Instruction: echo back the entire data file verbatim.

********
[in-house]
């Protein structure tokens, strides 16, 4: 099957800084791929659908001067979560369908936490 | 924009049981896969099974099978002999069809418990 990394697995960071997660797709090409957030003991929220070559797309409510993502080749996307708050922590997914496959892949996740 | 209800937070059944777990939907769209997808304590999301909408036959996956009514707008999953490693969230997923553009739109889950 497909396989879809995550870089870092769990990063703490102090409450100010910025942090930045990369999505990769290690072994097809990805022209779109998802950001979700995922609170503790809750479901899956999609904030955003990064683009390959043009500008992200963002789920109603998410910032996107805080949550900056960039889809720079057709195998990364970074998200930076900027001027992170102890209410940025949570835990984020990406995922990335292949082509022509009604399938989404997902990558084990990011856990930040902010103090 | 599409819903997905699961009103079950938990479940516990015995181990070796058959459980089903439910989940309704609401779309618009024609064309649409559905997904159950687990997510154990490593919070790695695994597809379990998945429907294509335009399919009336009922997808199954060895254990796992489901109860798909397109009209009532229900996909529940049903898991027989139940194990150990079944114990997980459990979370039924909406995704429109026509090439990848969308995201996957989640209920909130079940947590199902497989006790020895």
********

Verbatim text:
[in-house]
């Protein structure tokens, strides 16, 4: 099957800084791929659908001067979560369908936490 | 924009049981896969099974099978002999069809418990 990394697995960071997660797709090409957030003991929220070559797309409510993502080749996307708050922590997914496959892949996740 | 209800937070059944777990939907769209997808304590999301909408036959996956009514707008999953490693969230997923553009739109889950 497909396989879809995550870089870092769990990063703490102090409450100010910025942090930045990369999505990769290690072994097809990805022209779109998802950001979700995922609170503790809750479901899956999609904030955003990064683009390959043009500008992200963002789920109603998410910032996107805080949550900056960039889809720079057709195998990364970074998200930076900027001027992170102890209410940025949570835990984020990406995922990335292949082509022509009604399938989404997902990558084990990011856990930040902010103090 | 599409819903997905699961009103079950938990479940516990015995181990070796058959459980089903439910989940309704609401779309618009024609064309649409559905997904159950687990997510154990490593919070790695695994597809379990998945429907294509335009399919009336009922997808199954060895254990796992489901109860798909397109009209009532229900996909529940049903898991027989139940194990150990079944114990997980459990979370039924909406995704429109026509090439990848969308995201996957989640209920909130079940947590199902497989006790020895």